The Atlas V booster on Sunday successfully launched into EarthвЂ™s orbit with the U.S. Air Force Space Shuttle X-37B unmanned aerial vehicle, United Launch Alliance said.
The shuttle was launched using the ULA Atlas V launch vehicle, the first stage of which is equipped with the Russian RD-180 engine, was launched from the 41st launch complex at the launch site at Cape Canaveral (Florida) at 9:14 a.m. East Coast of the United States.
Initially, the launch was supposed to take place on Saturday but was postponed for a day due to bad weather in the area of the cosmodrome.
According to unofficial sources, the launch of the shuttle is designed to break in the technologies of a promising interceptor that can inspect other people's space satellites and, if necessary, destroy them. A spaceship can quickly change orbits and maneuver, deliver to orbit and return small loads to Earth.
On a spaceship that combines the properties of an airplane and a spacecraft, a service module with equipment has been installed to increase the capabilities of experiments, most of which are classified.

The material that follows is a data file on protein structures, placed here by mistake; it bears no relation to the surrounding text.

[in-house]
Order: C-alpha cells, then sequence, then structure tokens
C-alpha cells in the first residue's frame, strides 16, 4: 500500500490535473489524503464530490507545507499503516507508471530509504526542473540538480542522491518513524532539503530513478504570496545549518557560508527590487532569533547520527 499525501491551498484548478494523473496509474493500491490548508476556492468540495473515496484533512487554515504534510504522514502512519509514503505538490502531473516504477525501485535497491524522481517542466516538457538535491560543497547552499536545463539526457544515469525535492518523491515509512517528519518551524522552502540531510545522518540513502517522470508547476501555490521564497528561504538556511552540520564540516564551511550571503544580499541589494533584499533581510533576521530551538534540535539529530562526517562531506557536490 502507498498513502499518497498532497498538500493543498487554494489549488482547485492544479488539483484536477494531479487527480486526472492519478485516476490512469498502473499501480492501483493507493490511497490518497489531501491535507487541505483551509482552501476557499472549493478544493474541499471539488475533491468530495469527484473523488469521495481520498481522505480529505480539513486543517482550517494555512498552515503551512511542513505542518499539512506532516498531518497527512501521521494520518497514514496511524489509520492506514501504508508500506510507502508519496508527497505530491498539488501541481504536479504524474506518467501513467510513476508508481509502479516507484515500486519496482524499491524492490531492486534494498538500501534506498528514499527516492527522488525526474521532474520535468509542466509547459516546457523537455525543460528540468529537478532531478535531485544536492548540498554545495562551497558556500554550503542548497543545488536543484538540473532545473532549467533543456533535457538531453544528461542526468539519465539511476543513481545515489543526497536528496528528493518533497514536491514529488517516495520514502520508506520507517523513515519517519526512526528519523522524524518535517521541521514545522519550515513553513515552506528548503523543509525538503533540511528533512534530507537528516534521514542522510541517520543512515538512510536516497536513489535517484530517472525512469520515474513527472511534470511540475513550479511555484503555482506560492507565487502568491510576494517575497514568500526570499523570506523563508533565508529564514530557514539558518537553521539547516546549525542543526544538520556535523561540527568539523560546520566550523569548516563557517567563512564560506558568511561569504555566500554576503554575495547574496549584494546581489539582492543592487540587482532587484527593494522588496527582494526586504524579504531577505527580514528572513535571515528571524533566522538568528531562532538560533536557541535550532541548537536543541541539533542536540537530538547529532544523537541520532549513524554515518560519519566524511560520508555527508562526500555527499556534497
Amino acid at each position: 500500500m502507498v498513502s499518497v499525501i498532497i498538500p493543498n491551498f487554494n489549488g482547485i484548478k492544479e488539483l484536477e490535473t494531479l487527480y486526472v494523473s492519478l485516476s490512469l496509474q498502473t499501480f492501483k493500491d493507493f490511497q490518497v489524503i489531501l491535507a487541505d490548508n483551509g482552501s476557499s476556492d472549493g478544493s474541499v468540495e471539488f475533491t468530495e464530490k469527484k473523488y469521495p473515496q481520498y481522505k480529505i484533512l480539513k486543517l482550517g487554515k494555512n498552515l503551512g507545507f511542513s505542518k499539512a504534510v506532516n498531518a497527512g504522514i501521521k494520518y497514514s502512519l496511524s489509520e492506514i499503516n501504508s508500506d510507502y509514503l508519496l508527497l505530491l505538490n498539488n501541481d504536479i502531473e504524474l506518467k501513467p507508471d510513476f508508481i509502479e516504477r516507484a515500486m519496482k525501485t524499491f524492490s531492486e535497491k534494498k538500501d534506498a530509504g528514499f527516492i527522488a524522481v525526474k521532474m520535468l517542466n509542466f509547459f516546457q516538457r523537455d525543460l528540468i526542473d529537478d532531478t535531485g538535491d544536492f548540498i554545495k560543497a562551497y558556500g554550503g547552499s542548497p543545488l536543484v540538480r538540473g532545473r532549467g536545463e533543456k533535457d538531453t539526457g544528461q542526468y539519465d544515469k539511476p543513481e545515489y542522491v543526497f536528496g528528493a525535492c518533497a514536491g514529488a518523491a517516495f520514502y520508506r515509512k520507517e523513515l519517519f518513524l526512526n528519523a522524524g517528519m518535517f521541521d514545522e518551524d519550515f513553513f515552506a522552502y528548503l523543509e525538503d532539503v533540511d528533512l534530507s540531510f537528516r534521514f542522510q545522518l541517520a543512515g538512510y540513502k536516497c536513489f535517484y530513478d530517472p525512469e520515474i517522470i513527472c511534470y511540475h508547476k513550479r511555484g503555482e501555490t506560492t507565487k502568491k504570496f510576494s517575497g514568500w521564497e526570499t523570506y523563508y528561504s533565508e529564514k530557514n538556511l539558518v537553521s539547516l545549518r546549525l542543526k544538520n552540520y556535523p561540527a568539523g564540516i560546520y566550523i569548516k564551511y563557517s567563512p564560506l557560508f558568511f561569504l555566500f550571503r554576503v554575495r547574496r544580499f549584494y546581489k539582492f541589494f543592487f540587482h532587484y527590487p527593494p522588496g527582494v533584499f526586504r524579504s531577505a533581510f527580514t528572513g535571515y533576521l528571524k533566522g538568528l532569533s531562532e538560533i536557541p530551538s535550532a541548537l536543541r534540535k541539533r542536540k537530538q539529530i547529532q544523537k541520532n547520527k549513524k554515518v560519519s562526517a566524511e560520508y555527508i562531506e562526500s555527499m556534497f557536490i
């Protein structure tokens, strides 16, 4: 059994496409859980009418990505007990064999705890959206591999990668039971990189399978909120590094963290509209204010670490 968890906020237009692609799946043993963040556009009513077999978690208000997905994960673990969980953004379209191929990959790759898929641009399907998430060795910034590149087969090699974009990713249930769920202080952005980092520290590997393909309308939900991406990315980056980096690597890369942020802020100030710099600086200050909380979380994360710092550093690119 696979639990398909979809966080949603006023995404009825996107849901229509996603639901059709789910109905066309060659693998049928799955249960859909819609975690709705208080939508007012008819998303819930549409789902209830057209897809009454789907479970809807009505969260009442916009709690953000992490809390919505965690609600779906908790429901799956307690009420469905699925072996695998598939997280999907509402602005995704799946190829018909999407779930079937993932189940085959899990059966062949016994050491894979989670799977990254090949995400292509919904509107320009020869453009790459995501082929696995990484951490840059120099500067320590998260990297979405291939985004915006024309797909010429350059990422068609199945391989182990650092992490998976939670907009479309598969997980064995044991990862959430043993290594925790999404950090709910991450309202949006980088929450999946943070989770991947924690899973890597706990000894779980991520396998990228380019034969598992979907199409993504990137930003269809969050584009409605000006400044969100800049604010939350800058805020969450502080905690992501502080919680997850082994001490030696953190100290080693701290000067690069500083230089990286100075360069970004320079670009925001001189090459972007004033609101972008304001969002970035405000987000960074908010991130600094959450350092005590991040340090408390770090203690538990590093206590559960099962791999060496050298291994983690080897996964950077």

Regarding Pentagon official information, an experiment will be conducted onboard the X-37B in the interests of the US Navy's research laboratory to convert solar energy into radio frequency microwave energy, followed by studying the possibility of its transfer to Earth. Such technologies can provide virtually unlimited flight time for electric unmanned aerial vehicles and extend the life of satellites, as well as support the actions of armed forces in remote areas on Earth.
In the interests of NASA, it is also planned to conduct two experiments to study the effects of radiation and other cosmic phenomena on materials and seeds of plants for growing food. In addition, the mini-shuttle will put into orbit a small satellite FalconSat-8 developed by the US Air Force Academy for a series of experiments.
The X-37B spacecraft, whose length is about 9 meters and a wingspan of 4.5 meters, has already completed five successful flights since 2010 to perform secret experiments in orbit in the interests of the US Air Force.